On Oct. 8, at the awards ceremony at the 35th annual Great American Beer Festival in Denver, Colorado Governor John Hickenlooper surprised founder Charlie Papazian with a giant replica of the GABF’s coveted gold medal.
The moment was greeted with raucous rounds of laughter and applause, as Papazian strutted around the stage, where he’d soon hand out coveted bronze, silver and gold medals to winning breweries in 96 beer categories, covering 161 beer styles and subcategories.
Some 60,000 attendees could sample from 3,500 beers from as many as 800 breweries that arrived from all over the U.S. to pour during four tasting sessions, Oct. 6-8 at the Colorado Convention Center.
Among the winners, Trump Hands Session IPA from Colorado’s Cannonball Creek Brewing managed to grab a gold medal while eliciting whoops and hollers, confirming it is an election season ready-made for satirical beer names.
Only two Georgia breweries brought home medals. Atlanta’s Max Lager’s won a bronze medal in the American-Style Sour Ale category for brewer John Robert’s Excommunication, Forte Cerise. And Alpharetta’s Jekyll Brewing won a silver medal in the German-Style Maerzen category for brewer Josh Rachel’s Seven Bridges Oktoberfest.
Not surprisingly, North Carolina breweries were the biggest winners from the Southeast, with 17 medals. Asheville’s Wicked Weed won a silver in the Belgian-Style Blonde Ale or Pale Ale category for its Lunatic, and drew some of the longest lines anywhere during the tasting sessions.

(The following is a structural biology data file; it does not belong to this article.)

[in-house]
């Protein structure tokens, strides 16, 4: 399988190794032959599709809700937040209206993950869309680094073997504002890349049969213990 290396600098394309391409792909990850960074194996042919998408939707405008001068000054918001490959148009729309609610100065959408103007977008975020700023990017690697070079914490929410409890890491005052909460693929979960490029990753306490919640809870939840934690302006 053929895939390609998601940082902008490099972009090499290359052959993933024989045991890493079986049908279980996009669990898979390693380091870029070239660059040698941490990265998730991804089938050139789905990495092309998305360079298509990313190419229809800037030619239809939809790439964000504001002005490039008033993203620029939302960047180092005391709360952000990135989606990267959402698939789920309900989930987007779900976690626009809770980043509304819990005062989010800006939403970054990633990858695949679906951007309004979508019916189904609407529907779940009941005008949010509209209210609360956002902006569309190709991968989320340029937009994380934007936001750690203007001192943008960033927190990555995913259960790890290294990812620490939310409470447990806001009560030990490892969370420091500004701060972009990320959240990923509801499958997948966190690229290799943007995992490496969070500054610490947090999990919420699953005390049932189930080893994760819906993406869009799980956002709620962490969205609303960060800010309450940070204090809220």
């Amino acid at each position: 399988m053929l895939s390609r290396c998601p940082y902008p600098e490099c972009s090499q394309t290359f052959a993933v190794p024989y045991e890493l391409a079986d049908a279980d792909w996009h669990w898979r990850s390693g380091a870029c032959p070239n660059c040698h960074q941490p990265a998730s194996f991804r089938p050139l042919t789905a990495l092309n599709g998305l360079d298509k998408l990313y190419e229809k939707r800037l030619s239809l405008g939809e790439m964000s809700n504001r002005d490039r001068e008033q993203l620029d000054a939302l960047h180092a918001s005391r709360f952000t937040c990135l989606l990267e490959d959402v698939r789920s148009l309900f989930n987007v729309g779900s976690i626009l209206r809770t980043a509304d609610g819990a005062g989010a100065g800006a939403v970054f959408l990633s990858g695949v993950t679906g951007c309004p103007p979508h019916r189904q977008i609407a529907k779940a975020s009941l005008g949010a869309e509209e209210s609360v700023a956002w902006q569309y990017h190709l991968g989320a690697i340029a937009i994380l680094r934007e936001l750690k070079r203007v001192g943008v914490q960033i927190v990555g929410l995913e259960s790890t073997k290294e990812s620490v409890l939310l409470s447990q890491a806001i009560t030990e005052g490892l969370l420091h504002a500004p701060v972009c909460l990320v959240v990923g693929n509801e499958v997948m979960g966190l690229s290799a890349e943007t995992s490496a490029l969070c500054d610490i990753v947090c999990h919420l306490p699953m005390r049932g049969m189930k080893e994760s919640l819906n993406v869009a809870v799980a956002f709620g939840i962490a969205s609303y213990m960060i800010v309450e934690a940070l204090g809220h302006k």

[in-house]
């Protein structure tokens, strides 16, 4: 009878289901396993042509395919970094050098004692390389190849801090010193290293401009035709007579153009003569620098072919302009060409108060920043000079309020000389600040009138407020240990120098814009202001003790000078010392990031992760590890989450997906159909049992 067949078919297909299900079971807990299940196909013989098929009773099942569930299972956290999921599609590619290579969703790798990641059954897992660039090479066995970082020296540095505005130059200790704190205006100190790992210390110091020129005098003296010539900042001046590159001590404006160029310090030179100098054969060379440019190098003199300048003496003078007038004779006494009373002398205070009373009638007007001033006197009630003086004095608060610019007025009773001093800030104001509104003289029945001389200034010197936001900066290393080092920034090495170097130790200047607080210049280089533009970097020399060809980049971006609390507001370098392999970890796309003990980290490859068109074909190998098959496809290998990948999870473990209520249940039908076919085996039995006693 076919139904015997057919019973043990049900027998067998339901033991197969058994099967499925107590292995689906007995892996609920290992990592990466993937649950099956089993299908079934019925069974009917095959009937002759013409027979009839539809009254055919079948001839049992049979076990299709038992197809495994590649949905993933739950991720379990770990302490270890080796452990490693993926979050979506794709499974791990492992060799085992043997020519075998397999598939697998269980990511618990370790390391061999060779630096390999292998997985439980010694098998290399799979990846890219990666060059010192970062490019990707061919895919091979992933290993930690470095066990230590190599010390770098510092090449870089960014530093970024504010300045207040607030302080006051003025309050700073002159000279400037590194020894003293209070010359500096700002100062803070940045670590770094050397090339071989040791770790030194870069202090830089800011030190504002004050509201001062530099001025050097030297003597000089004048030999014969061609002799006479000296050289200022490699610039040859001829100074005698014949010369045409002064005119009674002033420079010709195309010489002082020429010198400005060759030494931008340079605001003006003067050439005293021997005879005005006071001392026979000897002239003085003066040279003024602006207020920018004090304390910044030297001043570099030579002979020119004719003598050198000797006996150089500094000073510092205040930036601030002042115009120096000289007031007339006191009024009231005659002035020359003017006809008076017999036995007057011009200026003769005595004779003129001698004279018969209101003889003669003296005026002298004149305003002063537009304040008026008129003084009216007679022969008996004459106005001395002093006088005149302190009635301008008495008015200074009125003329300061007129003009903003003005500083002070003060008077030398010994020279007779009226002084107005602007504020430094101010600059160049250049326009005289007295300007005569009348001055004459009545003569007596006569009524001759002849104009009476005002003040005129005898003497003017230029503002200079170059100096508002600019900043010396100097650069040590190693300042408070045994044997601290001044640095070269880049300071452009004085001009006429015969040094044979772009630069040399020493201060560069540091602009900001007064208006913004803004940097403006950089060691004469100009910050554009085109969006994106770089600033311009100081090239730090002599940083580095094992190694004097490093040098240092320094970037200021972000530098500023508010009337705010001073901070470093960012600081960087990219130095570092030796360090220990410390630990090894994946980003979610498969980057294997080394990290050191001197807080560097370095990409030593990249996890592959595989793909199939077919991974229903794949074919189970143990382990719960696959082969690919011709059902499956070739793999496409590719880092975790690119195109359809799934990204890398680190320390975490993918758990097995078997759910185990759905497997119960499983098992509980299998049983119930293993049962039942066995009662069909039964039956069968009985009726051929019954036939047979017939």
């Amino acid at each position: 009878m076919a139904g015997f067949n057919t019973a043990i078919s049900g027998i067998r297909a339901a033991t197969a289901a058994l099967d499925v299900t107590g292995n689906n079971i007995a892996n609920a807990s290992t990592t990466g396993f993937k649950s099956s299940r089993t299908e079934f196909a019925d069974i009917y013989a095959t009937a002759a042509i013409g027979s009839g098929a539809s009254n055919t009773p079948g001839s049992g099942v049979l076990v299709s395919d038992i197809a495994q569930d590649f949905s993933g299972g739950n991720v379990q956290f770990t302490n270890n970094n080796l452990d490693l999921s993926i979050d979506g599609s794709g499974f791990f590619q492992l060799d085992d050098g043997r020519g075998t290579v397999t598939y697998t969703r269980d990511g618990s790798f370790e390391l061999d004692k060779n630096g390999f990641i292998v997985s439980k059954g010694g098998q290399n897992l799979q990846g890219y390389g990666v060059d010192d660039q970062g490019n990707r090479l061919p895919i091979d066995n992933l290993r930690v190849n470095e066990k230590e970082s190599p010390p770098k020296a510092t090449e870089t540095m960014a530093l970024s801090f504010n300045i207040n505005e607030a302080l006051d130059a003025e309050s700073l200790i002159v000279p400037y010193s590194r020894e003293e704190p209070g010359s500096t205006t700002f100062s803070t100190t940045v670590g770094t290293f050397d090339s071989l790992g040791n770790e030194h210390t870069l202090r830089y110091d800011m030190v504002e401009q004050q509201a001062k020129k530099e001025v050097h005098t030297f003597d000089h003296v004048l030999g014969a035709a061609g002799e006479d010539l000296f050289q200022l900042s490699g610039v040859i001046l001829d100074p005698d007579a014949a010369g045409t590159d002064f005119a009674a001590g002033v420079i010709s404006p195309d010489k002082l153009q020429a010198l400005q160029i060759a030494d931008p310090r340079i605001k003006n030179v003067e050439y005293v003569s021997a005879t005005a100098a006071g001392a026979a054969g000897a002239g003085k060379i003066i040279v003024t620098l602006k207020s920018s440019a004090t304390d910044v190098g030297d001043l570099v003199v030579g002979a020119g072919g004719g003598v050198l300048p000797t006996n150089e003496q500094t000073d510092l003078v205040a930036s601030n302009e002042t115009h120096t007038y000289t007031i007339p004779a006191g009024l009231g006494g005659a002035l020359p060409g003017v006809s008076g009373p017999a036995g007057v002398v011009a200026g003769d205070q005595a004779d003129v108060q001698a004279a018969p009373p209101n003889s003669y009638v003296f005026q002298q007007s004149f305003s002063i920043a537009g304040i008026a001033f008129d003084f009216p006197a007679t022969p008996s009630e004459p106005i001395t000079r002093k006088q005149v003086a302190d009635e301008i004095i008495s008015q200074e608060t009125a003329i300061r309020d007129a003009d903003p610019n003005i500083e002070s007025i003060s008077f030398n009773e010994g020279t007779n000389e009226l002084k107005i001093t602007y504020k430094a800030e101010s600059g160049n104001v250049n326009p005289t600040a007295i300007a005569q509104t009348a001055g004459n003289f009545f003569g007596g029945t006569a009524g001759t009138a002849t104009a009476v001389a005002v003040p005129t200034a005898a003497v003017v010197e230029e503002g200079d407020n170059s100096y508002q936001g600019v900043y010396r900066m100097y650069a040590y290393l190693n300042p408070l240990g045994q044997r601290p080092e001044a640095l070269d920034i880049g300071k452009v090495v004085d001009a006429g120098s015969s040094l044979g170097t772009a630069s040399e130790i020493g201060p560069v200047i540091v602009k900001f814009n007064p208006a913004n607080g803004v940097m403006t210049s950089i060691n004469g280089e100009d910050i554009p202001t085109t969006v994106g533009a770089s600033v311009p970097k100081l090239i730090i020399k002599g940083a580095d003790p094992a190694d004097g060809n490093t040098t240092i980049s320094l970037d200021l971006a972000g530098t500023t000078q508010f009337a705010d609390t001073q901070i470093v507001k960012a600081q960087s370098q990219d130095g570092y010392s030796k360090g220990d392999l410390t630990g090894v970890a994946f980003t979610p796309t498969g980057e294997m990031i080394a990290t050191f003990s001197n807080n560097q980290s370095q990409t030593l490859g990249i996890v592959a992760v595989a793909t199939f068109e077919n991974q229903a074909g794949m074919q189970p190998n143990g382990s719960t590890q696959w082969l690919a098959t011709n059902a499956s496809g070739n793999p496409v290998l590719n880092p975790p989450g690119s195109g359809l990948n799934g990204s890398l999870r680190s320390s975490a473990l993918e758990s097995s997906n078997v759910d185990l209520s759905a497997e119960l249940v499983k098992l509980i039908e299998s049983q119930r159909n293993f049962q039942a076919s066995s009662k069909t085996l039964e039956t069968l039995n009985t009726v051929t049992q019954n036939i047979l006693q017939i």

My earliest and fondest memories of GABF are from 2002, when Atlanta’s SweetWater won Small Brewing Company of the Year and Terrapin won a gold medal for its very first beer, Rye Pale Ale.
But this was my first time back in Denver for the festival since 2011, when the 30th anniversary brought together an impressive group of craft beer founders for a historic celebration.
From that perspective, a few more takeaways from the 2016 Great American Beer Festival:
One of the fastest-growing cities in America, Denver is a bona fide boom town, with a growing tech economy, an influx of newcomers, buildings and breweries going up everywhere, and a highly visible marijuana trade.
All that energy seems to spill over into an event that feels younger, livelier and more crowed than ever. And the aromas of hops and pot seem to permeate the Rocky Mountain high atmosphere.
Beyond the Convention Center, tap takeovers and tastings at bars, restaurants and other venues offered some of the best beer samples.
Spiegelau presented its newest glassware, specially designed for barrel-aged beers developed in partnership with the brewmasters from Great Divide in Denver, Green Flash in San Diego, Uinta in Salt Lake City, and Cigar City in Tampa.
Sponsored by Pints for Prostates, the Denver Rare Beer Festival offered a small-scale venue with exotic and vintage beers, and the chance to rub elbows with legendary craft brewers such as Tomme Arthur of Lost Abbey and Garrett Oliver of Brooklyn, all for a good cause.
Oh, and it didn’t matter much what beer you were drinking when the Falcons beat the Broncos at Mile High Stadium on the Sunday after the festival. But I managed to watch football over the weekend at a bar where Georgia-grown Creature Comforts and SweetWater beers were on tap.